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John Goldfarb, Please Come Home!

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John Goldfarb, Please Come Home!
1965 theatrical poster
Directed byJ. Lee Thompson
Written byWilliam Peter Blatty
Produced byParker–Orchard Productions
StarringShirley MacLaine
Peter Ustinov
Richard Crenna
CinematographyLeon Shamroy
Edited byWilliam B. Murphy
Music byJohn Williams
Distributed by20th Century Fox
Release date
  • March 24, 1965 (1965-03-24)
Running time
96 min
CountryUnited States
LanguageEnglish
Budget$3,705,000[1]
Box office$3,000,000 (US/ Canada rentals)[2]

John Goldfarb, Please Come Home![3] is a 1965 American comedy film based on the novel by William Peter Blatty published in 1963. The movie was directed by J. Lee Thompson.

Plot

The comic spoof of the Cold War was inspired by a May 1960 incident involving American Francis Gary Powers, a CIA operative whose U-2 spy plane was shot down over the Soviet Union, sparking an international diplomatic incident. Writer William Peter Blatty's tale concerns John "Wrong-Way" Goldfarb, a former college football star who once ran 95 yards for a touchdown in the wrong direction. Now a U-2 pilot, his plane malfunctions and crashes in the mythical Arab kingdom of Fawzia.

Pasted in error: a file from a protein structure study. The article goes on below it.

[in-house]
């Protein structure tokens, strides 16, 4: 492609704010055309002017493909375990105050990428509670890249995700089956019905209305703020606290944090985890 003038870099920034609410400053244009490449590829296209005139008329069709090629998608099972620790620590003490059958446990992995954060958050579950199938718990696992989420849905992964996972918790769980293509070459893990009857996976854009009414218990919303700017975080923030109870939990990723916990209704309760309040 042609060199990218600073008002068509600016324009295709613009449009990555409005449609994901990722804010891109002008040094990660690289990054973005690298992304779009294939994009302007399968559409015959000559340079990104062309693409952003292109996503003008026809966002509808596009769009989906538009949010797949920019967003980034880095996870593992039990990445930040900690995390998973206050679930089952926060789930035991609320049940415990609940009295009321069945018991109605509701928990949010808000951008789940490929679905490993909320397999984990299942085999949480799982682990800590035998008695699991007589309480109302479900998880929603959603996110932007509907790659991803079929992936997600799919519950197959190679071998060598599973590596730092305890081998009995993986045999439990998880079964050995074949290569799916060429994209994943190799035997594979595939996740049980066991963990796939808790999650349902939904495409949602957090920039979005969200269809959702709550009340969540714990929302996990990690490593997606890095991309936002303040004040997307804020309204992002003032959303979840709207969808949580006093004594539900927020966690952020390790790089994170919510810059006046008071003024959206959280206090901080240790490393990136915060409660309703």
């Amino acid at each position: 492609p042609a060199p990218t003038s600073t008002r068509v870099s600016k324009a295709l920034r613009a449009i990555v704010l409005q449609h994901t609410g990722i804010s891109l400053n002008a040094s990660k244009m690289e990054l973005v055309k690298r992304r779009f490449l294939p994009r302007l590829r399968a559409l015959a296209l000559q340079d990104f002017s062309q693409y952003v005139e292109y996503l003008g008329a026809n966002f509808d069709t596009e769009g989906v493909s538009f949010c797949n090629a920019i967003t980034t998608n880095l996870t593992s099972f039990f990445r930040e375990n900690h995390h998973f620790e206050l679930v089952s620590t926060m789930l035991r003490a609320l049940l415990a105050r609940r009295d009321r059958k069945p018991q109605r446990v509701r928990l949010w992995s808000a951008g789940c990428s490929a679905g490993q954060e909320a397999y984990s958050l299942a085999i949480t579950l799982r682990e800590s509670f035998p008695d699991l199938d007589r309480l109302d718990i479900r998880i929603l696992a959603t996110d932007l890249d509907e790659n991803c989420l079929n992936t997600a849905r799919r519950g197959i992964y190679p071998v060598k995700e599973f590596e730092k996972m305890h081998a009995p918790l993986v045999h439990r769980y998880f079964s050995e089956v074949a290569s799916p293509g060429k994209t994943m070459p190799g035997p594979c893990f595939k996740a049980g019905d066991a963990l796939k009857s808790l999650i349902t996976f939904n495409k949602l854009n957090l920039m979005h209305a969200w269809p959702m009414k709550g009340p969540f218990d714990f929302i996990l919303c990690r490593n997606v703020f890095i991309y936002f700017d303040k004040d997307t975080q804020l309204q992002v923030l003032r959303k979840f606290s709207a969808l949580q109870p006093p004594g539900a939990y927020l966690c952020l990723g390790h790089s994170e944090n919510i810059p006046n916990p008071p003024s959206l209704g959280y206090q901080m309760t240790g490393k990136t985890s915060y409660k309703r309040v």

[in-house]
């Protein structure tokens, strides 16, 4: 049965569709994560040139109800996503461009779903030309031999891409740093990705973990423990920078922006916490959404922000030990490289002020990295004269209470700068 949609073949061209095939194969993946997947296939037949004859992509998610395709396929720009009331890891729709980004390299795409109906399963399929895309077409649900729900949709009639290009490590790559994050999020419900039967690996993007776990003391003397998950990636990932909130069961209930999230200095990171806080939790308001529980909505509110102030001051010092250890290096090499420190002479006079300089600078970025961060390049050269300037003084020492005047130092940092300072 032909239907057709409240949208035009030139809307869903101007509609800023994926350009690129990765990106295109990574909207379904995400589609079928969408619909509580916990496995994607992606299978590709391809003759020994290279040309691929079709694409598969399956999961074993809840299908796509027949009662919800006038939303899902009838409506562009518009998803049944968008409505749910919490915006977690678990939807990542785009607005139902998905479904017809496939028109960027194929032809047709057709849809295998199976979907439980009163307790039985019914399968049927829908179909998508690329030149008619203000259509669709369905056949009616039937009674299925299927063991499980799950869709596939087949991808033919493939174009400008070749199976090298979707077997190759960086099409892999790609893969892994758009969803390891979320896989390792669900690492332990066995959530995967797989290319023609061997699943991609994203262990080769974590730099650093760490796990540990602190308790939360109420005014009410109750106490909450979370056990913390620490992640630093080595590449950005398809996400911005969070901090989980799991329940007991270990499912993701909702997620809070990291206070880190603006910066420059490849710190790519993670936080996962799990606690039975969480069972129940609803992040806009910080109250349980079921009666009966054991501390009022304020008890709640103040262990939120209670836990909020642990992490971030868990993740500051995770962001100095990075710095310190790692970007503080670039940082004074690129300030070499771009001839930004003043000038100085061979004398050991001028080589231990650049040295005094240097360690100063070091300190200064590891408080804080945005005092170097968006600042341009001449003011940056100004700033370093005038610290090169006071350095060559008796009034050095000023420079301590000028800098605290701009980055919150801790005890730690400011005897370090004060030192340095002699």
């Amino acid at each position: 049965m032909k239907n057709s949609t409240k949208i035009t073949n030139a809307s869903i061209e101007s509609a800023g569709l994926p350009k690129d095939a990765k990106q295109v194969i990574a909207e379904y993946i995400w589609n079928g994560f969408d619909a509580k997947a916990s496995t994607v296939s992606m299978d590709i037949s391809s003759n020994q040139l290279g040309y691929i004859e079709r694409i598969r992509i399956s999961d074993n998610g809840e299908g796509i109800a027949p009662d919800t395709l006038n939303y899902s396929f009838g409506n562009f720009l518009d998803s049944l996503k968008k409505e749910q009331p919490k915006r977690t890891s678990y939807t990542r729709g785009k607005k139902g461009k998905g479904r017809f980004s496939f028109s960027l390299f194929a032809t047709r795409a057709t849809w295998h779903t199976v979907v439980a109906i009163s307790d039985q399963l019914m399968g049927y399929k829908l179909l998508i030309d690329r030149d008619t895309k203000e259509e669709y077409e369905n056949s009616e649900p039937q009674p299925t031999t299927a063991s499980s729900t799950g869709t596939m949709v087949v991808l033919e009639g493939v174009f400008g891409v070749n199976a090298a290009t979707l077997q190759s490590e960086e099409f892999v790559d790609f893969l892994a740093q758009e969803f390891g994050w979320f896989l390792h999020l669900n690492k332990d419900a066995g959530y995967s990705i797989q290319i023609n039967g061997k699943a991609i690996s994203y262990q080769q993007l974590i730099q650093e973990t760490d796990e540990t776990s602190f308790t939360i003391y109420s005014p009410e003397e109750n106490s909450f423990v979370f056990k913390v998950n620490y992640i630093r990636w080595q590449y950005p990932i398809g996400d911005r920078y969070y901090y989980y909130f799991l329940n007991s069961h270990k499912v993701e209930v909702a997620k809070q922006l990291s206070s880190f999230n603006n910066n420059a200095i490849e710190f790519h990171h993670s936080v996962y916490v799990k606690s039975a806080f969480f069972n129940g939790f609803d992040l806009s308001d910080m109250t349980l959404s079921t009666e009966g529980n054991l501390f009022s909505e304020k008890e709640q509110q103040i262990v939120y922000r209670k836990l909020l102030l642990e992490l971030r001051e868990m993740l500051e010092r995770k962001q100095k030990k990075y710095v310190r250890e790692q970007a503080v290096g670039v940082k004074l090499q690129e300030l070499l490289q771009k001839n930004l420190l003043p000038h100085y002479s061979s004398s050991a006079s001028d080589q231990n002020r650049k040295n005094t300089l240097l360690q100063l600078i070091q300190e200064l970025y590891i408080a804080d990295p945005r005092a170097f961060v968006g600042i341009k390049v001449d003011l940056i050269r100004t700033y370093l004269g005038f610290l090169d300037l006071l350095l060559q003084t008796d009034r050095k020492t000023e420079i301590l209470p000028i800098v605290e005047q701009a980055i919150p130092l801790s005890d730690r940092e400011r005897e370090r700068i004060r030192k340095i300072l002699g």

The country's leader threatens to turn him over to the Soviets unless he agrees to coach a football team. Jenny Ericson, the magazine journalist who made Goldfarb famous, is on an undercover assignment as a member of the King's harem, and when she discovers she was wrong in thinking the King is no longer romantically interested in his wives, she seeks help from Goldfarb. The King blackmails the U.S. Department of State into arranging an exhibition football game between the Notre Dame Fighting Irish and his own team from Fawz University. Jenny becomes a cheerleader and then the quarterback who scores the winning touchdown for Fawz University.

Cast

Original novel

Blatty was inspired to write the story by Gary Francis Powers. It was originally written as a screenplay. Blatty pitched the project to Steve Parker and Parker's wife Shirley MacLaine who agreed to be attached. However no studios would finance. "Everyone was afraid we'd hurt people's feelings", said Blatty.[4] Blatty briefly had "an arrangement" with Columbia Pictures but they decided not to finance as well, after the University of Notre Dame refused permission to use the university's name.[5]